Friday, August 12, 2022  |



Matchmaker Ron Katz takes a bow after Joe Smith Jr. blows out Fonfara

Photo: Premier Boxing Champions

Photo: Premier Boxing Champions


That deafening roar you heard over the weekend was Ron Katz celebrating Joe Smith Jr.’s first-round destruction of Andrzej Fonfara.

Katz, a matchmaker for Smith’s promoter Joe DeGuardia, screamed so loud his wife, Barbara, bolted downstairs, thinking someone had broken into their Long Island home and attacked him. Katz was just as boisterous on Twitter, scolding those who had doubted Smith’s right to be in the NBC main event with the higher-ranked Fonfara. The unheralded Smith (22-1, 18 knockouts) dropped Fonfara twice, stopping him at 2:32 of the opening frame.

“To all those who abused me for the Smith match to quote my friend Larry Holmes ‘you can kiss my ass where the sun don’t shine’,” Katz wrote on Twitter. “And it would be F-ing nice if for once some (of) you writers can give a modicum of credit to @joedeguardia and myself.”

Katz’s confidence was based on the stylistic approach of both fighters. Katz believed that Fonfara would be vulnerable once the physically imposing Smith started backing him up.

“The Fonfara fight came along and (DeGuardia) said, ‘What do you think?’ and I said I think he destroys the guy,'” Katz told on Tuesday. “Based on styles — Fonfara is the kind of guy who has to come forward and be allowed to do what he needs to do, which is break guys down and throw a lot of punches. But if you can put Fonfara on his back foot, he’s a completely different fighter.”

The plaudits are still coming in for a promoter and matchmaker who have managed to stay relevant by producing a number of breakthrough performances like Smith’s on Saturday.

DeGuardia plans to take advantage of Smith’s quick rise, just as he has done with others in his stable. There will be no happy homecomings, no easy touches as a show of gratitude for the 26-year-old union laborer, according to Katz. No, they’re targeting WBC light heavyweight titleholder Adonis Stevenson, who faces Thomas Williams Jr. on July 29. “If Stevenson prevails in that, obviously with Kovalev and Andre Ward already scheduled, Stevenson needs another dance partner, who would have been Fonfara,” says Katz. “But now you have the guy who absolutely annihilated him. He’s a breath of fresh air, new on the scene.”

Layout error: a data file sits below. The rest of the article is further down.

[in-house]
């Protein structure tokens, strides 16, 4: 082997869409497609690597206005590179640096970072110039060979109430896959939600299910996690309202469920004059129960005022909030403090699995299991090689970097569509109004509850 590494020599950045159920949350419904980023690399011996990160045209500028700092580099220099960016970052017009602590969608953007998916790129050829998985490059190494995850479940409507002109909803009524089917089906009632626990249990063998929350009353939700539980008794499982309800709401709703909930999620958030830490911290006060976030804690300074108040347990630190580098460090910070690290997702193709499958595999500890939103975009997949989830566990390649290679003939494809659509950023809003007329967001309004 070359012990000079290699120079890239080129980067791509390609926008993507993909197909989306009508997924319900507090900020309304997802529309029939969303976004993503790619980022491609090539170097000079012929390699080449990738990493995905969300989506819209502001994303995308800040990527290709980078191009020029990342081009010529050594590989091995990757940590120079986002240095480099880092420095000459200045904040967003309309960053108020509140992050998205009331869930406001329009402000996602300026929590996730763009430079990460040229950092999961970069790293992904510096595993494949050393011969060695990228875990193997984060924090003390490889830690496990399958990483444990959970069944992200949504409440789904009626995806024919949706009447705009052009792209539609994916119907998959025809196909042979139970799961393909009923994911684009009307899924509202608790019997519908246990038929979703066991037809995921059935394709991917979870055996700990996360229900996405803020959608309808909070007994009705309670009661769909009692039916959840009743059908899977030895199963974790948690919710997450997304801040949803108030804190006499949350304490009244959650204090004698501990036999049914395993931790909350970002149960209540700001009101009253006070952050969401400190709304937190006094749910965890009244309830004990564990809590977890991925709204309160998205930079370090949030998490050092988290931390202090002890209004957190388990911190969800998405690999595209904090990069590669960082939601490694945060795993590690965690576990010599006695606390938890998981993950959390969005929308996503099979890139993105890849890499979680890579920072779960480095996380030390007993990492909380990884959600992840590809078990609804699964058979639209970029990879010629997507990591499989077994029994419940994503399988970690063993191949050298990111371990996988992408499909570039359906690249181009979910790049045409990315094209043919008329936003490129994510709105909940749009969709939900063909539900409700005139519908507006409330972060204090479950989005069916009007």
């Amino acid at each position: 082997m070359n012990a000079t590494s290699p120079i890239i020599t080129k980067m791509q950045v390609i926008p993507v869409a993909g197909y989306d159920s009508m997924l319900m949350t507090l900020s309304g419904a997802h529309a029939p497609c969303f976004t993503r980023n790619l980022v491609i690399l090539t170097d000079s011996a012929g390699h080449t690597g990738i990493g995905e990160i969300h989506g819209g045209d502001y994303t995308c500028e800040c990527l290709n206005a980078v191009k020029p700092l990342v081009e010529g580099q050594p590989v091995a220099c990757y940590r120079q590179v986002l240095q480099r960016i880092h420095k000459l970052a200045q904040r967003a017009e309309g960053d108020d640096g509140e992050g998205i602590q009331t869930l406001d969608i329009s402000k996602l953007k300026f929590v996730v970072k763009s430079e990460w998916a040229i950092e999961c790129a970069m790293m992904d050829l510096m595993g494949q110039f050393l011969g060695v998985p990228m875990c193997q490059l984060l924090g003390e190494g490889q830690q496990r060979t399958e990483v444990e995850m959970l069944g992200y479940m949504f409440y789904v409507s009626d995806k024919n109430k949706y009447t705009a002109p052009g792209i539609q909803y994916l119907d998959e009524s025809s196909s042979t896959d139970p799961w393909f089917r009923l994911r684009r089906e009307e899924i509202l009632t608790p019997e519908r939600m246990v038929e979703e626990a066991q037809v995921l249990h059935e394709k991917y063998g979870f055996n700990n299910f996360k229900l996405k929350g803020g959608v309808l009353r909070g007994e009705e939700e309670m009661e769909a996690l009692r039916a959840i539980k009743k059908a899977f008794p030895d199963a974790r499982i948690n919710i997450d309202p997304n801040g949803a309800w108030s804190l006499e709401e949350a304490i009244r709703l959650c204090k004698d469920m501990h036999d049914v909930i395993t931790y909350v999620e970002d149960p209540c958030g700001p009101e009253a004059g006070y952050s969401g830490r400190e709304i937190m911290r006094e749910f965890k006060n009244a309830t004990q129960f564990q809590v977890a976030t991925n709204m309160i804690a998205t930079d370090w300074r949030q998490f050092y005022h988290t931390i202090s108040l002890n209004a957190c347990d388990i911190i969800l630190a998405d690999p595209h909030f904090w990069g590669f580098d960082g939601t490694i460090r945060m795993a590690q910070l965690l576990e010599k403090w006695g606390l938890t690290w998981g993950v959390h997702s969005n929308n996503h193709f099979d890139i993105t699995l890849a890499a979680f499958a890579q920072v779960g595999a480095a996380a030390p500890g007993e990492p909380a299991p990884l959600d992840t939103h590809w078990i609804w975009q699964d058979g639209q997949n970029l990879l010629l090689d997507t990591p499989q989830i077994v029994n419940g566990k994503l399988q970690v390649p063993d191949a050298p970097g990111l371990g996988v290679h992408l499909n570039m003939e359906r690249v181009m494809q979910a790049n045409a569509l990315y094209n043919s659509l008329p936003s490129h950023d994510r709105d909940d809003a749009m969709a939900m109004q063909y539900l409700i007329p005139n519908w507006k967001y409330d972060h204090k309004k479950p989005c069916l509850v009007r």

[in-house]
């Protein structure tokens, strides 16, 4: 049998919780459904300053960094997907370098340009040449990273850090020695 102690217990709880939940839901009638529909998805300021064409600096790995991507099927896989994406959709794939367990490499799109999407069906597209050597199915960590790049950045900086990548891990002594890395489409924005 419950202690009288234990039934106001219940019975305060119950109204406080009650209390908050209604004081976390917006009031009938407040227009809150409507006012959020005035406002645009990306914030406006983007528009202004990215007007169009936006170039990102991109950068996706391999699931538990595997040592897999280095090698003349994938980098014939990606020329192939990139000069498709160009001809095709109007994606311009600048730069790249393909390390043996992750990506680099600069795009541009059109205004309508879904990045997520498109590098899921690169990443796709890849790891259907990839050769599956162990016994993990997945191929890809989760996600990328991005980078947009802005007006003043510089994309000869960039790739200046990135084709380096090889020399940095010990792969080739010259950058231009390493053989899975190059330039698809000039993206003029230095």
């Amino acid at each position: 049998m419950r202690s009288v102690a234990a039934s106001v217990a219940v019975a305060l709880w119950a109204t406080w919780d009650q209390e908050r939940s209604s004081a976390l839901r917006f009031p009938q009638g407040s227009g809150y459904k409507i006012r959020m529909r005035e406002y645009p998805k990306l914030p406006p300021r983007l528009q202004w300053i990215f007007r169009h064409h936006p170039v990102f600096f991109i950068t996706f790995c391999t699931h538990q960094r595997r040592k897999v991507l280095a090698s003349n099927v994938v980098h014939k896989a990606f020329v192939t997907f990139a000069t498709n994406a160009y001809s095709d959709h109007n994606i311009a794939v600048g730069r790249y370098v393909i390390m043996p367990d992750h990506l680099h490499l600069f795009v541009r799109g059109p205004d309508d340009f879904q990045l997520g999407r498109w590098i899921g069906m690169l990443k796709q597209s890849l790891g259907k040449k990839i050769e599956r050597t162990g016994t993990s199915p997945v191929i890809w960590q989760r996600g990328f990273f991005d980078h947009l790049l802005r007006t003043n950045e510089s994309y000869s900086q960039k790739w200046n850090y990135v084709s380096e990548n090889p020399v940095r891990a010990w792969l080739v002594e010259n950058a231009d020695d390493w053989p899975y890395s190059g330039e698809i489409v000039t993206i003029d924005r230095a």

It’s a familiar playbook for Star Boxing. The Bronx-based company orchestrated the ascent of Chris Algieri, who patiently cut his teeth at small club shows in Long Island before overturning the landscape with a split decision win against Ruslan Provodnikov in 2014. He has since secured big money fights against Manny Pacquiao, Amir Khan and Errol Spence. DeGuardia and Katz hope to do the same with undefeated junior welterweight Cletus Seldin, a highly marketable bowling ball of aggression who is 19-0 and on the precipice of a big, high-profile fight.

Star Boxing also co-promotes the former U.S. Olympian Demetrius Andrade. He just had a breakout win of his own on Showtime against Willie Nelson earlier this month. But Andrade was a known quantity out of the amateurs. That wasn’t the case for Algieri, Smith and now Seldin.